Writing to Heal: A Personal Journey

By Linda C. Wisniewski, M.S.L.S. —

Take a walk through any bookstore, and you’ll see that memoirs are among the most popular books being sold today. People from all walks of life are putting their stories together for their families, friends and for publication. We love to read real-life inspirational stories. But did you know there are very tangible health benefits to writing?

In the 1990s, Dr. James Pennebaker at the University of Texas at Austin found that people who wrote about emotionally traumatic events showed reductions in blood pressure and heart rate and improvement in conditions like asthma and rheumatoid arthritis.

You may have experienced these benefits yourself after writing in a diary or journal. And if you’ve shared a personal story with a friend, you know the comfort of a sympathetic ear. Even if you write only for yourself, putting your story down on paper can change your life. You will reflect on its meaning, gain perspective, and discover, after a time of writing and reflection, that the worst events no longer have power over you. You no longer feel the old pain when remembering.

The journey to healing emotional wounds through writing is one we can all travel. All you need is something to write with, a comfortable space, and the time and willingness to look within. Here are a few tips to get you started.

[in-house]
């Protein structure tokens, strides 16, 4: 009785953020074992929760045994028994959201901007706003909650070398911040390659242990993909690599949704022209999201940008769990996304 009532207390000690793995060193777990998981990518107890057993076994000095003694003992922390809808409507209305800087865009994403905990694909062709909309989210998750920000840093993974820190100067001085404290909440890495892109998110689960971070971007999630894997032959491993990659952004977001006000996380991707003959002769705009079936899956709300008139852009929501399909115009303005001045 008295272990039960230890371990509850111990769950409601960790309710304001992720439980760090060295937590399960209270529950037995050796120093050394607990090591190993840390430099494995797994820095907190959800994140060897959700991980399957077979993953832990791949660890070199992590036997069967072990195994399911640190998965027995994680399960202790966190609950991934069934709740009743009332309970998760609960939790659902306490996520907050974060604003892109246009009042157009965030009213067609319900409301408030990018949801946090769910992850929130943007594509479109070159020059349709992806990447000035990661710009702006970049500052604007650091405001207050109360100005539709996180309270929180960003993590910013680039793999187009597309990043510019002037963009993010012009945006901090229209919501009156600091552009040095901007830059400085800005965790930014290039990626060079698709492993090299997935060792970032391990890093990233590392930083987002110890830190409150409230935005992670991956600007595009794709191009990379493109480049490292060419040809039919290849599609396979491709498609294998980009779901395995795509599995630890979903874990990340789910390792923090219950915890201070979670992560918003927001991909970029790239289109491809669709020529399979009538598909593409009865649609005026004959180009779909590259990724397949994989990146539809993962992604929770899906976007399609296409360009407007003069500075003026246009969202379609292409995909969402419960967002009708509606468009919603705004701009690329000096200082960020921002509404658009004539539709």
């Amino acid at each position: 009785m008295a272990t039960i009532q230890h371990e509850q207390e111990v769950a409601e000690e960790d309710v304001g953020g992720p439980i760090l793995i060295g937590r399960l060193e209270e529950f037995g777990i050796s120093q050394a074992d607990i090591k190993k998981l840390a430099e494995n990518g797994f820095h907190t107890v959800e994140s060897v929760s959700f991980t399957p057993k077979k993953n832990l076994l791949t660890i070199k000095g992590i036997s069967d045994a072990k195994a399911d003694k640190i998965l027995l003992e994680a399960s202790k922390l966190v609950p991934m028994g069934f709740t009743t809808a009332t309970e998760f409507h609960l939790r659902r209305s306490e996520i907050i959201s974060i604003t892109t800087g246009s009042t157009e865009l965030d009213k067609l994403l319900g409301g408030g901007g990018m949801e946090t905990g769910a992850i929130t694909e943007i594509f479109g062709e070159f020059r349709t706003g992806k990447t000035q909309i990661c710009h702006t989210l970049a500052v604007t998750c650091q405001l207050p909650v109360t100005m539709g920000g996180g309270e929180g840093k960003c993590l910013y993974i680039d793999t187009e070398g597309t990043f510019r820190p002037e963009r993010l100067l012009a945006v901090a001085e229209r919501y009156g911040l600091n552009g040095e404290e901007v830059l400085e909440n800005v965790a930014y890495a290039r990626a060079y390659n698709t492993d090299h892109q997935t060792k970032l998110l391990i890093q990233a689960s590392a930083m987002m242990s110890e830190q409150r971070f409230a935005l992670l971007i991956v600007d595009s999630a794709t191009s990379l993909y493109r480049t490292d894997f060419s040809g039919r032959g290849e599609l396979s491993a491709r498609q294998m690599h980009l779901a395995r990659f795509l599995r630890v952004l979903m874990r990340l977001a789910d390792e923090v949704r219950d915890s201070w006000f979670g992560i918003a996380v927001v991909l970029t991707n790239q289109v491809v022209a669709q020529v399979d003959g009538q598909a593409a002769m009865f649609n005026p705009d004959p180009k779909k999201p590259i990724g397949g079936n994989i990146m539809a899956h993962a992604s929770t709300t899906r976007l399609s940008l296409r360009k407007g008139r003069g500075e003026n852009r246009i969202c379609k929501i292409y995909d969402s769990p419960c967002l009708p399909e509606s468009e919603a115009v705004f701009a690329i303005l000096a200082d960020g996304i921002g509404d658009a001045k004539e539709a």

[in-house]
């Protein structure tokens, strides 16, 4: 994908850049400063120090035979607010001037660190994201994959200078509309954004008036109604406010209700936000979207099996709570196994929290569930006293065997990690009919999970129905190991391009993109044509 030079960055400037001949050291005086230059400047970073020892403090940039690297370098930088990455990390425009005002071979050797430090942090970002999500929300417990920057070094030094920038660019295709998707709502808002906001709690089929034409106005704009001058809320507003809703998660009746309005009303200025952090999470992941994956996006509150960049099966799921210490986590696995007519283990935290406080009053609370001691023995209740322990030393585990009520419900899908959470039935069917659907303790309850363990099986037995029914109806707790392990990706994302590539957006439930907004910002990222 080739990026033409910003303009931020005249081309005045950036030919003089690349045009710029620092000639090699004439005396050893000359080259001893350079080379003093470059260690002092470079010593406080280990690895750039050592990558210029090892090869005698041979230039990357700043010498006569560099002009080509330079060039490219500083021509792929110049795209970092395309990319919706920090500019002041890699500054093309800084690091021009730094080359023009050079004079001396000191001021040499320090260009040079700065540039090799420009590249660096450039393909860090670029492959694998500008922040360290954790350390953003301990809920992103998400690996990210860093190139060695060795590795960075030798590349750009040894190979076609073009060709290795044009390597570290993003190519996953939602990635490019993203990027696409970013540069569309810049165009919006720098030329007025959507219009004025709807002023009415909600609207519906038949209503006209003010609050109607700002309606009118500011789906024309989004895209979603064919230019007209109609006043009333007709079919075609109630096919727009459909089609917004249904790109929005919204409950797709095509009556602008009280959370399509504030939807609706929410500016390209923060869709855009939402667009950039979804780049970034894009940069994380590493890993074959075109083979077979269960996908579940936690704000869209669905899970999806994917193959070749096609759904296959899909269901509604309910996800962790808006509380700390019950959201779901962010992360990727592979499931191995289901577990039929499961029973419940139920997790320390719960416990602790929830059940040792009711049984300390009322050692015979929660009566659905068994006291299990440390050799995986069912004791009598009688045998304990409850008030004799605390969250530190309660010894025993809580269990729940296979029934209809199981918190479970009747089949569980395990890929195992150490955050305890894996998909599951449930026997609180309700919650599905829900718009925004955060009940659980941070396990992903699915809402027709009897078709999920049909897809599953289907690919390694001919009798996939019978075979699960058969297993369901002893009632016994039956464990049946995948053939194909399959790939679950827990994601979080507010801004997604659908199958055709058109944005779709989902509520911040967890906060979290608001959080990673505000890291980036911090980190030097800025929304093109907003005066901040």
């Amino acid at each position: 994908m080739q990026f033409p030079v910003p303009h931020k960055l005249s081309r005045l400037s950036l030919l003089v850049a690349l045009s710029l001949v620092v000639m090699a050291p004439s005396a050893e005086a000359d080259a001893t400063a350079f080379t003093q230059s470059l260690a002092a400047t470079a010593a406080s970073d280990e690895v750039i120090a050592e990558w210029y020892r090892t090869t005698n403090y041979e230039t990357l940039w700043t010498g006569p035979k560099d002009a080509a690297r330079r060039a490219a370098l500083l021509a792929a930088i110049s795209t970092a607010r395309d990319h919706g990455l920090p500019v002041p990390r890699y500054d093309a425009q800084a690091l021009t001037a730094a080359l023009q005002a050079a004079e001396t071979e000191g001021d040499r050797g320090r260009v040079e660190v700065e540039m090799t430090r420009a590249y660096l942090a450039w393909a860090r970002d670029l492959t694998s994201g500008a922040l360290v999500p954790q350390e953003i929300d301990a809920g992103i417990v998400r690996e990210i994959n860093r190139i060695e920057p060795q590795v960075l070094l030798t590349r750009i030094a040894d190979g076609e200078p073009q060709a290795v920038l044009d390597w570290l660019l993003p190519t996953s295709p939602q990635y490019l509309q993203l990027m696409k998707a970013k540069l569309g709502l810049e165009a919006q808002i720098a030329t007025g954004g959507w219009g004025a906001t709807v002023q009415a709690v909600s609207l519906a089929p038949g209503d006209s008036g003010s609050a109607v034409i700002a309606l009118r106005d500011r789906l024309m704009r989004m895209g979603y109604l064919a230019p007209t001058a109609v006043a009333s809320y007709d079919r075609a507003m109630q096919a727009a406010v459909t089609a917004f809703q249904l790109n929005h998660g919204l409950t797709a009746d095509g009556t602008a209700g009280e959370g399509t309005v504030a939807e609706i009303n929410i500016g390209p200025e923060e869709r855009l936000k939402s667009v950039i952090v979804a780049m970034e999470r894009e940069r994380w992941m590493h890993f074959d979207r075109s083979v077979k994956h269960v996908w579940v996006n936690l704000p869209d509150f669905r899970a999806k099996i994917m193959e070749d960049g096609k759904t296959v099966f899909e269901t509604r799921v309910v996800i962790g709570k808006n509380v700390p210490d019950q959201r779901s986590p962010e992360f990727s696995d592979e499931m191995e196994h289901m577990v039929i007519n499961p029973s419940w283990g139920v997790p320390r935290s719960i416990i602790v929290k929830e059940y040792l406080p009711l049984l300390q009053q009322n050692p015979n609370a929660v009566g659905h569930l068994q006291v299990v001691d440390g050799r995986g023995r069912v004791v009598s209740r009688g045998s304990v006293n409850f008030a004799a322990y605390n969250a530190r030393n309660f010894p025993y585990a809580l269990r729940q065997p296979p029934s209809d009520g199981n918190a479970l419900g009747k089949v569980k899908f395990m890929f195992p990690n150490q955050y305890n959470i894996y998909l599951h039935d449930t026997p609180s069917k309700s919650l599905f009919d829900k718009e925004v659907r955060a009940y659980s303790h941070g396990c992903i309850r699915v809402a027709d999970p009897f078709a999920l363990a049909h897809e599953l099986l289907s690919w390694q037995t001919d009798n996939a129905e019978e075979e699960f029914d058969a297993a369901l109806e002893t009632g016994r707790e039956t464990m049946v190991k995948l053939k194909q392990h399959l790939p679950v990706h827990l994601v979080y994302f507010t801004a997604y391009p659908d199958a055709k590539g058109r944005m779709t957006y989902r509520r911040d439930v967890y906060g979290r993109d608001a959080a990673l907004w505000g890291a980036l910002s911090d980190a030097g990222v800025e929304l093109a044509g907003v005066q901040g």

Write in a place where you feel comfortable and safe. I’ve used a spare room in my home, a bench in a park, and a quiet coffee shop.

Listen to comforting music as you write. I like smooth jazz, but many people like pop instrumentals or classical favorites.

Use props — photographs, recipes, keepsakes, even articles of clothing. Set one in front of you to jog your memory as you write.

Be honest. No one is always the hero or heroine. We all have flaws. A balanced story is more healing than one with cartoon-like characters.

Let the words flow. Don’t even think about editing yourself until you’ve done a first draft. The real meaning of my stories often appears at the very end, surprising me with an insight.

Look for the positive aspects in your story. Even the worst experiences can be turned into a work of art on the page that heals your own soul and inspires others to go on when life is hard.

A truly wonderful thing can happen when you write about your life. You begin to see how miraculous it is just to have lived it. Every event, whether happy or sad, has within it, an important truth about being human and alive that grows in beauty when shared.

Linda C. Wisniewski is a writer and teacher of memoir workshops. She is available to speak to groups about the healing power of writing. Her book, Off Kilter, can be ordered through Amazon, your local bookstore, or the publisher at www.pearlsong.com/offkilter.htm. Visit Linda’s website at www.lindawis.com or call her at 215-297-5104.

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  • Linda, This is great–to see you spreading the word about how writing heals. As you know, we are both fans of Dr. Pennebaker. Let your audience know about the first Writing to Heal Virtual Teleconference on April 23 through the National Association of Memoir Writers–Dr. Pennebaker is one of our guests!
    Your tips are very good ones–to let each story guide the writer to unexplored parts of the self, and through writing, finding hope and healing.
    Thank you for writing this, and for your wonderful book!
    Linda Joy
    President, NAMW